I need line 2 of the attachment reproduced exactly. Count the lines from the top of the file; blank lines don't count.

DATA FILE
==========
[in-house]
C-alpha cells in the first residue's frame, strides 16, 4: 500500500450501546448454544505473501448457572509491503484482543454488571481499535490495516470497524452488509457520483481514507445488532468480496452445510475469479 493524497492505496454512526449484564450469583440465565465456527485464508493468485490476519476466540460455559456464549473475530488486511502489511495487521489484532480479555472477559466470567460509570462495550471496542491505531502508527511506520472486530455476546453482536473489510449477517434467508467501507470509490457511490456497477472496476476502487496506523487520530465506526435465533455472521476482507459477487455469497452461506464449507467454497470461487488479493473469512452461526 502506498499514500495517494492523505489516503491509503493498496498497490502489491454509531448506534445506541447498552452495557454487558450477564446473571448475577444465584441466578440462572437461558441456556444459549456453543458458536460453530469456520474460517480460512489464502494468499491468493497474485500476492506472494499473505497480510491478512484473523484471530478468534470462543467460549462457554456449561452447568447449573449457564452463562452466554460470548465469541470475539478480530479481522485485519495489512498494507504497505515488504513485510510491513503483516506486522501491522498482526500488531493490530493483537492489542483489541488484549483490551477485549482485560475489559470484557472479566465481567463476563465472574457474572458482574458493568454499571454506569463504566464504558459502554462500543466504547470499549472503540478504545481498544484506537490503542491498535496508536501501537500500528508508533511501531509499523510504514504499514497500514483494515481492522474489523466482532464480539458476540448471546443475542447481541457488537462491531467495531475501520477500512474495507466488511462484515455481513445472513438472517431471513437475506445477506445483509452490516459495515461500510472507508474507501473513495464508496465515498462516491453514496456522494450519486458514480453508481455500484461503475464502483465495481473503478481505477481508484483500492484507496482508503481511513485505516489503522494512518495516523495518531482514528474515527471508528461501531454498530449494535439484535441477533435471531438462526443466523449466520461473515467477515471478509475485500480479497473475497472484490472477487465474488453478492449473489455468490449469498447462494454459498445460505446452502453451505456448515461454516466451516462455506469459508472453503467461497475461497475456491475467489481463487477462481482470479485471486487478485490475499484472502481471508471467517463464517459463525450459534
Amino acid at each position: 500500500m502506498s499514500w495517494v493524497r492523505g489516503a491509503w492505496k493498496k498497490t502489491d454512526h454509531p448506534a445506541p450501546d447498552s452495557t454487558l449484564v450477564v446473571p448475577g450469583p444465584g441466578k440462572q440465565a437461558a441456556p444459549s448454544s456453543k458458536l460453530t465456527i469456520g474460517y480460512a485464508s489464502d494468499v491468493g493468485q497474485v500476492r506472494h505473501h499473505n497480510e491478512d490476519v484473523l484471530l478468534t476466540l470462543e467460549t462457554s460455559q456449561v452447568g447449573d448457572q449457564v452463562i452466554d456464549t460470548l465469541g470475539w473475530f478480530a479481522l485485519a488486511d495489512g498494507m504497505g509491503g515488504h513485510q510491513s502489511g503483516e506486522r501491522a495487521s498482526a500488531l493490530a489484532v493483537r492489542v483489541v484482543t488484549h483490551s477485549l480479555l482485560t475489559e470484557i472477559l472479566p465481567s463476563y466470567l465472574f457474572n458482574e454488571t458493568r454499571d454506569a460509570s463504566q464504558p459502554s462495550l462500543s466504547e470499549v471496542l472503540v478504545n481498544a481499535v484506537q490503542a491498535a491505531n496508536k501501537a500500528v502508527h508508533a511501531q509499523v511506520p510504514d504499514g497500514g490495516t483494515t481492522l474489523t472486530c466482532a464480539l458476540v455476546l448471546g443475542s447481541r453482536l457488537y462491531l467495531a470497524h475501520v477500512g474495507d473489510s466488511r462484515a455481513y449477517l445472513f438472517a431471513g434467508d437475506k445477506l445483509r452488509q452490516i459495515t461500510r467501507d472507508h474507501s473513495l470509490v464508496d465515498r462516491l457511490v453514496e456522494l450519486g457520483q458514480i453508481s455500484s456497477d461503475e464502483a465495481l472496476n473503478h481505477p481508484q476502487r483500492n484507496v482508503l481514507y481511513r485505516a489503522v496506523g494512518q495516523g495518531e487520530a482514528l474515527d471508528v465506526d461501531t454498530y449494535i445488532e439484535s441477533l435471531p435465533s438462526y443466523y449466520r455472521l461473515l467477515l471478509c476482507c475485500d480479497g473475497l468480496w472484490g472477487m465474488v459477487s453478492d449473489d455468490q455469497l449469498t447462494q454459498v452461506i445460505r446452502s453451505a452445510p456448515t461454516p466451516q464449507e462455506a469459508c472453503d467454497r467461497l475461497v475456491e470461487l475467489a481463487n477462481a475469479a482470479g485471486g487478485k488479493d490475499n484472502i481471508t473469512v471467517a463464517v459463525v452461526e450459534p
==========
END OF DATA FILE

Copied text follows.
C-alpha cells in the first residue's frame, strides 16, 4: 500500500450501546448454544505473501448457572509491503484482543454488571481499535490495516470497524452488509457520483481514507445488532468480496452445510475469479 493524497492505496454512526449484564450469583440465565465456527485464508493468485490476519476466540460455559456464549473475530488486511502489511495487521489484532480479555472477559466470567460509570462495550471496542491505531502508527511506520472486530455476546453482536473489510449477517434467508467501507470509490457511490456497477472496476476502487496506523487520530465506526435465533455472521476482507459477487455469497452461506464449507467454497470461487488479493473469512452461526 502506498499514500495517494492523505489516503491509503493498496498497490502489491454509531448506534445506541447498552452495557454487558450477564446473571448475577444465584441466578440462572437461558441456556444459549456453543458458536460453530469456520474460517480460512489464502494468499491468493497474485500476492506472494499473505497480510491478512484473523484471530478468534470462543467460549462457554456449561452447568447449573449457564452463562452466554460470548465469541470475539478480530479481522485485519495489512498494507504497505515488504513485510510491513503483516506486522501491522498482526500488531493490530493483537492489542483489541488484549483490551477485549482485560475489559470484557472479566465481567463476563465472574457474572458482574458493568454499571454506569463504566464504558459502554462500543466504547470499549472503540478504545481498544484506537490503542491498535496508536501501537500500528508508533511501531509499523510504514504499514497500514483494515481492522474489523466482532464480539458476540448471546443475542447481541457488537462491531467495531475501520477500512474495507466488511462484515455481513445472513438472517431471513437475506445477506445483509452490516459495515461500510472507508474507501473513495464508496465515498462516491453514496456522494450519486458514480453508481455500484461503475464502483465495481473503478481505477481508484483500492484507496482508503481511513485505516489503522494512518495516523495518531482514528474515527471508528461501531454498530449494535439484535441477533435471531438462526443466523449466520461473515467477515471478509475485500480479497473475497472484490472477487465474488453478492449473489455468490449469498447462494454459498445460505446452502453451505456448515461454516466451516462455506469459508472453503467461497475461497475456491475467489481463487477462481482470479485471486487478485490475499484472502481471508471467517463464517459463525450459534